Sometimes, I get so caught up in the grind that I allow myself to miss out on things that bring me (and the kids) joy and calm. Though I was raised a city girl, I’ve always had a connection with nature and the outdoors. When I’m feeling anxious or angry, I step outside for a few minutes to collect myself. When my son was a baby, he would instantly calm from a crying fit when I took him outside. A change of scenery was all he needed to pull himself together, just like me.
The other day I found myself aggravated with him that he asked the twin toddlers if they wanted to go outside while I was trying to get some work done at home in the afternoon before dinner and their dad got home. He’s five and allowed to go play in the fenced backyard alone, but throwing the girls in the mix requires me to stop what I’m doing and go outside to watch them. “OUHSIDE!” they started to yell in unison. I fussed at him for clueing them into the idea. Couldn’t he see that I was working?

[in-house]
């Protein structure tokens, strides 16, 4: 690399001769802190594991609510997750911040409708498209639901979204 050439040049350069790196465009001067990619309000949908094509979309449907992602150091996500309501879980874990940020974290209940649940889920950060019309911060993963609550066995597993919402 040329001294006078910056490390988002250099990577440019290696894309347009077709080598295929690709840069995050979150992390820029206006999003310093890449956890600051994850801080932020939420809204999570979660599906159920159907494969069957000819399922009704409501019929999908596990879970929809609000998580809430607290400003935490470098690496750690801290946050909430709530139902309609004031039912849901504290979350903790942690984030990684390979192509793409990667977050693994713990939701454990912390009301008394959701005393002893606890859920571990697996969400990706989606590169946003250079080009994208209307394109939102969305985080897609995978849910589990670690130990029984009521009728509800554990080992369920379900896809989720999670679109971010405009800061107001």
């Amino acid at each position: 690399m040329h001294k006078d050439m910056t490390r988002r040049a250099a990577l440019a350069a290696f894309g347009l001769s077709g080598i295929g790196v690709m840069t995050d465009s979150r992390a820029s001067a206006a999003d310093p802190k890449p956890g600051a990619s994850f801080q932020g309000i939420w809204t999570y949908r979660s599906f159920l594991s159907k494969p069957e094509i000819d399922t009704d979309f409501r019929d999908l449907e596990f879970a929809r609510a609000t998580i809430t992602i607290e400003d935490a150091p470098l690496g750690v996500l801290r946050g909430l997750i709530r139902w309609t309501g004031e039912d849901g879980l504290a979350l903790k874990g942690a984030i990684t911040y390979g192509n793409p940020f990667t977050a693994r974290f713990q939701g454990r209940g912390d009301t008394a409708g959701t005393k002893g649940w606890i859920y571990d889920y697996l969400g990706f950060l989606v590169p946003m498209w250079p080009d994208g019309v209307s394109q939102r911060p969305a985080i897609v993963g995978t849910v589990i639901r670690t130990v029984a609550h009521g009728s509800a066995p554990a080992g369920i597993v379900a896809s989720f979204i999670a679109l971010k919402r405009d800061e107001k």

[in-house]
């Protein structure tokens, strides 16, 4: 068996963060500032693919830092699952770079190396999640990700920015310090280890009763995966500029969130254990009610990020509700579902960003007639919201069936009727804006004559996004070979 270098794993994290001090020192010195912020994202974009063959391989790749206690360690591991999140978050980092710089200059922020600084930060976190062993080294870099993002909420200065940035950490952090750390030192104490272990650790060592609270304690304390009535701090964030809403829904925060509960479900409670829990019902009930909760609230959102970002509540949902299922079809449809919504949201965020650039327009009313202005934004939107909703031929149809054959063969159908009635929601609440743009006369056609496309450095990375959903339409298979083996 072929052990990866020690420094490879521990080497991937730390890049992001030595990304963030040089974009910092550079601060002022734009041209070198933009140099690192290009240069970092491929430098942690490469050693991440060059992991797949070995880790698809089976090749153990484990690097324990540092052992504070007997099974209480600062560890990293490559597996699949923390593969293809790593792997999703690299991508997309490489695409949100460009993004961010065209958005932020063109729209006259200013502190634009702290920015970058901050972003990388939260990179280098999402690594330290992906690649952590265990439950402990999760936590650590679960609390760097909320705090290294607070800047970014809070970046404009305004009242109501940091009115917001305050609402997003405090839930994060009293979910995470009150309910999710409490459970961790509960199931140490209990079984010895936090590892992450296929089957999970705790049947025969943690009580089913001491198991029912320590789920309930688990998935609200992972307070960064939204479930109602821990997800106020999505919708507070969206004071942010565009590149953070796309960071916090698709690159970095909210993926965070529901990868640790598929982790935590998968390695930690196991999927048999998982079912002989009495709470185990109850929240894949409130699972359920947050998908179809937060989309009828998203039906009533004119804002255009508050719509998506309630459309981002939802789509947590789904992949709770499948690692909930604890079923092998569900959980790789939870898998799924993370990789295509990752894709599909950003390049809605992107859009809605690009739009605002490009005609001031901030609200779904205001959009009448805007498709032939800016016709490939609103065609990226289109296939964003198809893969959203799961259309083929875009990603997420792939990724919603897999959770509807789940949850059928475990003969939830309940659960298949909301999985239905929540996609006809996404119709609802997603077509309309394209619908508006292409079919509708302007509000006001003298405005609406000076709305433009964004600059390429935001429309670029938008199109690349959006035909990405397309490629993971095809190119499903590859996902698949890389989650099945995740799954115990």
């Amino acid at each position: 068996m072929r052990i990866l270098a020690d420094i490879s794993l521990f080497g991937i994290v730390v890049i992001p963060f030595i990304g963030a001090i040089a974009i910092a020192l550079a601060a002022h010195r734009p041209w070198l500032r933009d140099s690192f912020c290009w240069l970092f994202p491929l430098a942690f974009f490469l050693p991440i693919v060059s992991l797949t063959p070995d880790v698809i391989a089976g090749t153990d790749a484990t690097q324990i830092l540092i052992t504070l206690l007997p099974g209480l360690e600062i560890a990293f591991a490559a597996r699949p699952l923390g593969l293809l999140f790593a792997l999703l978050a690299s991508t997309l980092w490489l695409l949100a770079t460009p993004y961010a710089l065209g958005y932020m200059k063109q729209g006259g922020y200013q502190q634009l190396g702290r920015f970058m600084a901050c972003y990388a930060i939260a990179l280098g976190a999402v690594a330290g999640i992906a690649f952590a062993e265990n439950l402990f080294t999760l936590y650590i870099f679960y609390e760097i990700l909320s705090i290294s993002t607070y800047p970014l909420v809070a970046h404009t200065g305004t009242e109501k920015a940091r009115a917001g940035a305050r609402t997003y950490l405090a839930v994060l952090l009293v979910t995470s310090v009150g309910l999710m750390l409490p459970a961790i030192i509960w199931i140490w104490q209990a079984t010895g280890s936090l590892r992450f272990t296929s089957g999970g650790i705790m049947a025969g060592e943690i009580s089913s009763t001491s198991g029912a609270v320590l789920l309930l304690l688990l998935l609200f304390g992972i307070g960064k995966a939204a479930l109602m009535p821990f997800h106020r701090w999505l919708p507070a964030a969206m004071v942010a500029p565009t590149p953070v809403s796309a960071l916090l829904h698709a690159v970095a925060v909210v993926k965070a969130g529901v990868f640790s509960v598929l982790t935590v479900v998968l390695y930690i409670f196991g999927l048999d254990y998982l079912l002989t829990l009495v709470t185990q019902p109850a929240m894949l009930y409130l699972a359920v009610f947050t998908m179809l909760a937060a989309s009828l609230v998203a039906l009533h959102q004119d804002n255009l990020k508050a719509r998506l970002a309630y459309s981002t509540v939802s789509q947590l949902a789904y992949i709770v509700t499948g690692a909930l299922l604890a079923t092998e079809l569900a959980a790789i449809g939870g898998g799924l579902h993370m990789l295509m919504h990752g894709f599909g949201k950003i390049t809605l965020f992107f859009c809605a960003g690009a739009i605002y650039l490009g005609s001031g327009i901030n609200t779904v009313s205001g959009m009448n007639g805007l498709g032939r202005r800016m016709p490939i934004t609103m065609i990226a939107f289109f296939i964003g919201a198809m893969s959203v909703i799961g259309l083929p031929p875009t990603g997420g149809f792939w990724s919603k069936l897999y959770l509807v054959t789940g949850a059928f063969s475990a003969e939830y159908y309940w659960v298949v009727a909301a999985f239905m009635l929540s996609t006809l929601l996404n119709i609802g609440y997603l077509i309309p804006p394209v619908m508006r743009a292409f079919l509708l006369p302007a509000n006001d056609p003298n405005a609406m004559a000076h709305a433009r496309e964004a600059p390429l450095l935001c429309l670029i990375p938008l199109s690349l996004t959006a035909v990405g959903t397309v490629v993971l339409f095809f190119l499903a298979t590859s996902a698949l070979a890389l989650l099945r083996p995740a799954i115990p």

Then it hit me. It probably always looks like I’m working (which I am, on one thing or the other) and never looks like I’m willing to go have fun with them. I packed up my computer, got everyone’s shoes on, and headed outside. I set the girls up with the sand table and I pitched the wiffle ball to him. I had only pitched to him once before. I texted his dad to tell him he hit like Marla Hooch; out of the park and off the walls. “You’re a good mom,” he texted back.
Not really, I thought. I answered work texts occasionally between pitches even though I shouldn’t have. Next time I won’t, I thought. They could have waited. I got frustrated with our son when he asked to go play. My biggest complaint with school is that he doesn’t get to play enough, and here I am, after school, aggravated with him that he wants to … play. I’m not good at taking the stressful things at the forefront of my mind to the back in order to be part of the things my kids find joyful. And look at that; somehow I managed to take the joy out of a compliment by beating myself up. Such is the cycle.
Did I feel better and less stressed after we went outside? Yes. Was there stress waiting for me inside, like the clock telling me dinner would be late (because we played outside) and mountains of laundry and bags to pack? Yes. Was I able to handle it better overall because I went outside? You bet.
Kids, man. Sometimes they know exactly what you need, even when you don’t. I need to get out more: out of the house AND out of my head.